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---Home News.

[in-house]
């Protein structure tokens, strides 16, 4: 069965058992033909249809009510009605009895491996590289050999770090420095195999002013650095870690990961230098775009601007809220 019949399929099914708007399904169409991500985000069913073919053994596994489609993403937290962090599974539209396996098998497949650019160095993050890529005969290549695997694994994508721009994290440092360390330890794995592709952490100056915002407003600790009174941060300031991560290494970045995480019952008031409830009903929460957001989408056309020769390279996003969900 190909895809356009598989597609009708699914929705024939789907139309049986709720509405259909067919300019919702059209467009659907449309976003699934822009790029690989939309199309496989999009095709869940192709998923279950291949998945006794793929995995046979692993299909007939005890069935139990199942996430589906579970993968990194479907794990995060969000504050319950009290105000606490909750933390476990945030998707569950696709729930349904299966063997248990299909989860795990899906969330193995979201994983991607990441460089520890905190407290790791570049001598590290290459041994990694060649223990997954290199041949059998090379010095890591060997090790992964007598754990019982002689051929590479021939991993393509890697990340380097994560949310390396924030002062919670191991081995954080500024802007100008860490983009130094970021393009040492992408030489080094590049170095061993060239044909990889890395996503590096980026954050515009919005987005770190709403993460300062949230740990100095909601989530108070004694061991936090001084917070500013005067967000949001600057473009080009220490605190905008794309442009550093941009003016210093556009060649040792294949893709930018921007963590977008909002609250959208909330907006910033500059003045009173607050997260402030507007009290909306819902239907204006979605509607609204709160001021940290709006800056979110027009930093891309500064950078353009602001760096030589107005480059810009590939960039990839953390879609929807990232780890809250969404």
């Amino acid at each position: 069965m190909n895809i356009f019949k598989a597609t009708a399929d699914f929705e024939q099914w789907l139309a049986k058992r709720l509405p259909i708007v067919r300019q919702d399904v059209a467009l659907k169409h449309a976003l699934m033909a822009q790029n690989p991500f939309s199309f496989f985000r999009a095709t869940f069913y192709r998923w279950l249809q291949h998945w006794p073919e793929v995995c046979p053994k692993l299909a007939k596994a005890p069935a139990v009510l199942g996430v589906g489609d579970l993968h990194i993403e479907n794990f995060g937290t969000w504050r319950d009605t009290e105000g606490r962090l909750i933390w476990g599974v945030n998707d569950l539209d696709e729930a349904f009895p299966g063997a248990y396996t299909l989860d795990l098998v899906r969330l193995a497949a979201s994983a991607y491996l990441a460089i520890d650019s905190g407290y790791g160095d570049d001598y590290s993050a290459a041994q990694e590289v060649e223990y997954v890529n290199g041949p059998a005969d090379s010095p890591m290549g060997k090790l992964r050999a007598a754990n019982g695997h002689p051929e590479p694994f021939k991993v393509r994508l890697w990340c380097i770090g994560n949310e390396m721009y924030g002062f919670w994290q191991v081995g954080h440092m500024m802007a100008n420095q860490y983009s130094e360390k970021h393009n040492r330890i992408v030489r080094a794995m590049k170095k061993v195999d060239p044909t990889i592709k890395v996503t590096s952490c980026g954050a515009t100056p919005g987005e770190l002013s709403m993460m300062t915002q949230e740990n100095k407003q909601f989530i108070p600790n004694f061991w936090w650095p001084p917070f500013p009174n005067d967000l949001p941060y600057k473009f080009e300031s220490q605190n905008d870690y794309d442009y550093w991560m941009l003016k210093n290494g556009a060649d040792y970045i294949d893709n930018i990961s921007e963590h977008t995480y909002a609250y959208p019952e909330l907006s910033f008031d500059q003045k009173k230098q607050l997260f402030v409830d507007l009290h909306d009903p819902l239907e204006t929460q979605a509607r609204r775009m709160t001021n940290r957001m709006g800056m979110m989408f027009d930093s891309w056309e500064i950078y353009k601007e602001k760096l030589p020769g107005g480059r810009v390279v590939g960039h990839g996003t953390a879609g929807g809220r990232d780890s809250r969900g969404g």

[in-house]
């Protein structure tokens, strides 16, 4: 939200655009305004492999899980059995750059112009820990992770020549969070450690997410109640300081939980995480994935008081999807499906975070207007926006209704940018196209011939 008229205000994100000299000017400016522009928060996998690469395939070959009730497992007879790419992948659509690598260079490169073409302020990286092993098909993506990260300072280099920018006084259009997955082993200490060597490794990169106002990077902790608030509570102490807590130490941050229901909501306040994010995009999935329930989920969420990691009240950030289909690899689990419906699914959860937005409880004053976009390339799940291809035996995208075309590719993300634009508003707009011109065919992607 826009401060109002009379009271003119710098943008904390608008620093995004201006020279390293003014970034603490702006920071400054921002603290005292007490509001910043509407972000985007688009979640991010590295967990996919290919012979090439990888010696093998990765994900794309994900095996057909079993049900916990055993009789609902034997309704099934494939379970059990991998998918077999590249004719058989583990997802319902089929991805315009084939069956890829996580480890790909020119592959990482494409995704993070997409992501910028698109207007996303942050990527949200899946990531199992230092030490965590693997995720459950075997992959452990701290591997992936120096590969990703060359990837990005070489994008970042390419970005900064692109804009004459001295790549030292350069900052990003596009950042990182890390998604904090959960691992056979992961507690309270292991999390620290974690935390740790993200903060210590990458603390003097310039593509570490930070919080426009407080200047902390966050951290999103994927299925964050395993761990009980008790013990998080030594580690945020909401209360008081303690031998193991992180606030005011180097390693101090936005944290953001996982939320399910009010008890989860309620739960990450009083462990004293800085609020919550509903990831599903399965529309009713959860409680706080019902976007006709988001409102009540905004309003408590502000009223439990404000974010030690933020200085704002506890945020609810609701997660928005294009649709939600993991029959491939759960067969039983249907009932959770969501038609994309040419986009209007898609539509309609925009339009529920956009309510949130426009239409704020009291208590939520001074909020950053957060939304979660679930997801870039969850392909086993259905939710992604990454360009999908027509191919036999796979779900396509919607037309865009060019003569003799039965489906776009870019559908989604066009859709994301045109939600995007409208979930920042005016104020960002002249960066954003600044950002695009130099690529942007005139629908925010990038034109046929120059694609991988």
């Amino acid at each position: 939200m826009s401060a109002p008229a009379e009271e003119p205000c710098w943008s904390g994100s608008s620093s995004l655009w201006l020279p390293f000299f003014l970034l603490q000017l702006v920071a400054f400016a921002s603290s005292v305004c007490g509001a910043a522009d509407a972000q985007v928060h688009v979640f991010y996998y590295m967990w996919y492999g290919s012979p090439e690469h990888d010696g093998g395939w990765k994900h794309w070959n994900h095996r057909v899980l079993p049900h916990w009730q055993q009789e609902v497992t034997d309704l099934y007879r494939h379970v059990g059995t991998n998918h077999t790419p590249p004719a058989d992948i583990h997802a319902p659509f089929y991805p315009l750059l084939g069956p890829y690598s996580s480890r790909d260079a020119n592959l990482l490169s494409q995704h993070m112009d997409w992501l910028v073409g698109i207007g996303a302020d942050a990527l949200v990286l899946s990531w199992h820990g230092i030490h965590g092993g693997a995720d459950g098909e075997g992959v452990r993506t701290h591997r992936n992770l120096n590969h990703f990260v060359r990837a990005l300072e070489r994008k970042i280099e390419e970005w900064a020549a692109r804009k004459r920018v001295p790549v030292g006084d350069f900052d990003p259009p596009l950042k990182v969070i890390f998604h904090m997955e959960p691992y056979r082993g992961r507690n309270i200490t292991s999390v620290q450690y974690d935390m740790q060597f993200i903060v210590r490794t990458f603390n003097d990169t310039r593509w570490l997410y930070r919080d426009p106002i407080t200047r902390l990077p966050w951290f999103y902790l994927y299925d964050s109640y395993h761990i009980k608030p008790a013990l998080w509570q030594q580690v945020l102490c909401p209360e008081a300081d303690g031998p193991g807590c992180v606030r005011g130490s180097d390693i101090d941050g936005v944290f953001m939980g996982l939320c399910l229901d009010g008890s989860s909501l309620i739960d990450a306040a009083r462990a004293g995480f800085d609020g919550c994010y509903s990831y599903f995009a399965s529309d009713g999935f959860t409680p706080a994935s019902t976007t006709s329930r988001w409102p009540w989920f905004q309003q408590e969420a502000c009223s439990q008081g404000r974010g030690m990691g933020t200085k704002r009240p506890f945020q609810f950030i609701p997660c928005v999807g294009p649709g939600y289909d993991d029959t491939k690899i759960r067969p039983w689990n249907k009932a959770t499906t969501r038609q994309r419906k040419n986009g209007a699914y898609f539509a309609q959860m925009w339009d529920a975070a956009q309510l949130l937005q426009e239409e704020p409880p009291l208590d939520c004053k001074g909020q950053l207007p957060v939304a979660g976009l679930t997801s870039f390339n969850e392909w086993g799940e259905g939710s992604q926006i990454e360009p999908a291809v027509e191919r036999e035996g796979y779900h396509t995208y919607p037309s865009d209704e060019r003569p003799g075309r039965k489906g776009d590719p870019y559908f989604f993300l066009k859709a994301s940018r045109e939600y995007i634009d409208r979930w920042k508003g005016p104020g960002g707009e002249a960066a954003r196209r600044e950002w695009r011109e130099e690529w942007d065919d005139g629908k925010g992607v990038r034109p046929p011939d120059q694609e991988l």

Home News. ANGLESEY. Mr. Richard Morris, of Bala-Bangor College, has accepted a call to the pastorate of Llanerchy- medd Congregational Church. 11 The High Sheriff of Anglesey (Mr. John Prichard Jones, of Bron Menai, Dwyran), has appointed the Rev. T. Lloyd Kyffin, rector of Beaumaris, to be his chaplain. Captain Lawrence Williams, Pentraeth, Anglesey, has been selected Conservative candidate for Angle- sey. He is a member of the County Council, and defeated a well-known Nonconformist Liberal last March on the education question. During his stay in Anglesey Mr. Evan Roberts, it is said, will pay a visit to Mr. Robert Davies, of Bodlondeb, the millionaire whose benefactions to religious and philanthropic agencies in Wales are almost beyond computation. His contribution to his own church at Menai Bridge last year totalled £ 1,200. During the last fortnight he has distributed about £ 2,000 among Welsh churches in South Wales. BRECON. The railway company are erecting a bridge across the railway at Llanwrtyd station, so that visitors can go without any interference to Abernant Lake. The water will be let in on the 1st June, and the Lake Hall will also be ready to accommodate visitors and parties from that day. There will be at least three acres more under water this year than last. CARDIGAN. At a meeting of the Council of Aberystwyth College held last Friday, Miss H. M. Stephen, warden of the Victoria University of Manchester Hall of Residence for the Women Students, was appointed warden of the Alexandra Hall of Resi- dence. Cardigan possesses a public official who amalga- mates the duties of water inspector, market inspec- tor, keeper of the public buildings, lamplighter, &c., all for a guinea a week. At a council meeting just held, in answer to some complaints as to water- fittings, he said "he did his best he worked eighteen hours a day, and even a horse wanted rest sometimes." What will the advocates of eight- hours-a-day-work say to this ? CARNARVON. A nightingale is said to be trilling nightly in the Wern Woods, some two miles from Portmadoc. Pwllheli, which had 140 applications for a permit to bring in a band over the summer, has given the privilege to an Altrincham combination conducted by Mr. Noble. For the past week the men of the 3rd Battalion Royal Welsh Fusiliers have been endeavouring to find the famous goat presented about six months ago to the battalion by King Edward. The goat was brought to the camp at Conway a few days since, but the very day of his arrival he broke loose. Two companies have been scouring the countryside in search of him, and, much to the relief of the men, the prodigal was discovered near Tal-y-Cafn Llandudno Hospital has come in for a handsome windfall. It consists of ^10,000 left by the late Mr. Richard Owen, of the Clock Tavern, Llan- dudno. Mr. Owen died last September, and in his will stated that if neither of his two sons left children, or if they left children who did not attain the age of 21, the greater part of the estate should go to the Llandudno School Board and the cottage hospital in equal parts. As the school board -was defunct at the time of testator's death the portion bequeathed to that institution reverts to the family. Both Mr. Owen's two sons have died since Sep- tember, and the moiety intended for the school board will go to Mr. Owen's only daughter. When the magistrates for the Carnarvon county division assembled on Saturday the Chairman (Mr. John Menzies) announced that Mr. Lloyd Carter had been appointed Clerk to the Court in the place of the late Mr. Lewis R. Thomas. The appointment had been unanimous, not only by the vote of the magistrates present but also through the support of several who had written to apologise for their absence. The new clerk is a partner in the legal firm of Messrs. Carter, Vincent, and Co. He has practised in the district since his enrolment, about twenty years ago. He has also taken a prominent part in the affairs of the county and town of Car- narvon, where he is very popular. This year Mr. Carter is Under Sheriff for the county, an office which he has held on several previous occasions. The revival movement in the camp of the Royal Welsh Fusiliers (Militia) at Conway is making extraordinary progress, and there are 22 Militiamen who have professed conversion. The effect of the movement on the canteen has been most marked, and the Mayor of Conway and prominent residents have commented upon the excellent behaviour of the men, who not only attend the revival services most regularly, but observe a form of family prayers in their tents every morning and evening. During the day small knots of the men can be seen on various points of the Morfa holding impromptu services. The Evan Roberts of the camp is a Bangor entertainer, known as Ap Harri," who holds the services in a marquee provided by the colonel; and the men have such faith in him that he acts as arbitrator when disputes arise between them. DENBIGH. Mr. Clement Edwards, for the first time since his adoption as the Liberal candidate for the Denbigh Boroughs, has become a resident in the con- stituency. He has just taken Ainsdale, a pretty house in Holt, once the residence of Mr. Samuel Dale, one of the leaders of the Liberal party in the boroughs for many years. At the last Wrexham County Council several applications were made on behalf of Mr. Woolfe Jackson, money-lender, with respect to moneys due. The defendants resided in the Wrexham district, but the moneys had been sued for in a Lancashire court, and his Honour Sir Horatio Lloyd declined to make the orders asked for. Further, he inti- mated that if Mr. Woolfe Jackson persisted in entering people living in the Wrexham district in a distant court like Manchester, where the defendants had less opportunity of defending themselves, owing to the cost of getting there, he would not help him to obtain the fruits of the orders thus obtained. GLAMORGAN. The spirit of the age has reached the kitchen. A Cardiff lady advertised for a general. The only applicant was from the Rhondda, and she wrote:- Are there any boots to clean, as I strongly object to this ? Is the washing put out? Is there much other work to do, and can I have three evenings out each week, and every Sunday off?" Mr. Thomas Stephens, the well-known conductor of the Royal Male Voice Choir, was thrown out of a trap at Aberaman on Thursday night last, and was removed to the Bruce Arms, Mountain Ash. He was badly bruised about the body, and sus- tained some injuries to his skull. After being un- conscious nearly all the morning, Mr. Stephens was somewhat better on Saturday afternoon, and was removed to his home in Llantwit-Vardre. Mr. Lewis, of Cardiff (Canada), who is largely concerned in the Canadian metal trades, announces that he is about to proceed to South Wales, and there will select 200 skilled Welsh tin-platers for his Canadian business. These men will be sent to Toronto by Mr. Lewis as part of a scheme for developing the tin-plating establishment which he controls at Morrisburg, in Ontario. A meeting of the committee of the Cardiff Cor- poration charged with the civic arrangements for the Prince of Wales's visit to the town was held on Thursday, when. the Mayor (Alderman Robert Hughes) presided. Progress was made with the programme, and it was resolved that a fund be started to defray the expenses of decorating the town on the 28th and 29th of this month. Merthyr Incorporation Bill on Thursday came before the House of Commons Committee on Un- opposed Bills for confirmation. The measure has already passed the House of Lords. The Bill pro- vides for adjustment of the proper rights and liabilities of the Urban District Council, whose legal successors the Corporation will be for all purposes. Mr. Boyce, representing the Local Government Board, explained the substance of the agreed clauses, on the settlement of which the petitioners, who appeared in the other House, had dropped their opposition. The Committee found the preamble proved, and reported the Bill to the House for consideration. At the Hafod, Swansea, on the site of a tip near the Great Western Railway bridge, Mr. R. Glyn Vivian on Saturday in the presence of a number of working folk, laid the foundation-stone of a miners' mission-hall, the first of a series which he is to establish, at a cost of £ 78,000, in different parts of the world. Mr. Vivian was accompanied on the occasion by his sister, Miss Dulcie Vivian, Colonel Phillips, of the Brighton Mission, who is under- taking the management of the scheme Mr. H. Eccles, high sheriff; Mrs. Eccles, Dr. and Mrs. E. Davies, Dr. Gomer Lewis, Mr. and Mrs. W. Rice Evans, Councillor William Williams, Dr. and Mrs. Jones Powell, Mr. Herbert Morgan, and others. The hall will accommodate about 300 persons, with vestries, &c., adjoining. The building will be of late Gothic design, plain in character. The funeral of Mr. Robert Bridcut, formerly Con- servative agent at Cardiff, took place on Saturday at the cemetery, Cathays. Those who attended included the Mayor of Cardiff (Alderman R. I Hughes), Mr. J. Herbert Cory (chairman of the Conservative Association), Mr. H. Fraser, jun. (chairman Cardiff Conservative Club), Dr. Henry Campbell, Councillor Dixon, Messrs. W. B. Francis ? Jas. Thornton (Conservative agent), C. H. Thomas, R. L. Paxton (hon. secretary Tariff Reform League), W. H. Cullen, E. Quigley, C. E. Waring, W. H. Simpkin, W. B. Griffiths. J. E. Smith, S. Jacobs, and Wm. Richards. The officiating clergyman was the Rev. T. J. Richards. Amongst the senders of wreaths were Mr. R. A. Ratcliff, M.P., Mr. J. Herbert Cory, the Conservative Association, and Cardiff, Canton and Pontycymmer Conservative Clubs. After a short period of comparative quiescence the Pentecostal Dancers," who still disport them- selves at the Oddfellows' Hall, Dowlais, have taken a new lease of life. Following on his sudden re-call to the States, owing to the serious illness of his wife, the place occupied by Brother Obadiah Kent White, the organiser and leading figure in the movement on this side of the water, has been filled by the arrival of Brother J. W. Hubbart. The new-comer has already declared that he intends to make it everlastingly hot for the folk of the old town." The sacrifice of all worldly possessions is one of his pet themes, and if people were endowed with the proper spirit they would, he said, come up right there to the front and lay their belongings on the altar. Women he called upon to give up their wedding-rings, jewellery, and other personal adorn- ments, and men their goods, banking accounts, their everything. MERIONETH. Mr. Meyrick Roberts, of Towyn, has been appointed Chairman of the Governors of the Towyn County School, for the ensuing year. Merioneth has one public official who does not cost the county a penny. This is Mr. Haydn Jones, who acts as honorary clerk to the education com- mittee. One would think this was an arrangement which would please everybody. Yet one West coast newspaper is clamouring for a paid secretary. Clearly, the proprietors do not pay rates m Merioneth. At Bala a public welcome was given to Captain and Mrs. R. K. Price, Rhiwlas, on their return home from their honeymoon. Dr. Williams presented an illuminated address on behalf of the town, con- gratulating Mr. Price on his marriage, and a bouquet was presented to Mrs. Price. Addresses were delivered by Mr. G. Rees, Colonel Evans Lloyd, Mr. Evan Jones, Mr. Price, the Rector of Bala (the Rev. J. Davies), Rev. J. Howell Hughes, and Mr. R. J. A. Pri ;e. Mr. Price and Mr. Brassey* M.P., suitably acknowledged the reception. At the Victoria Hall the tenants were entertained to dinner by Mr. and Mrs. Price. On behalf of the tenants, Mr. R. Evans presented Captain Price with a hand- some address and a dogcart. In the evening the workmen on the estate, keepers, &c., were enter- tained to supper, and Captain and Mrs. Price were presented with a handsome silver bowl. PEMBROKE. Mr. Wynford Phillipps, M.P., has had a copy made of) the painting of Richard Fenton, the Pembrokeshire historian, and it is now hung in the Shire Hall at Haverfordwest, for the assizes. The portrait is a life-size one, and has been copied by Mr. Arthur Nowell. The original picture is by SIr William Beechey, R.A., Court painter to George IV., in the early part of the eighteenth century. Haver- fordwest people are now sitting down waiting (0l some other generous donors to enrich the Shire Hall with companion portraits of Sir John Perrot and General Picton.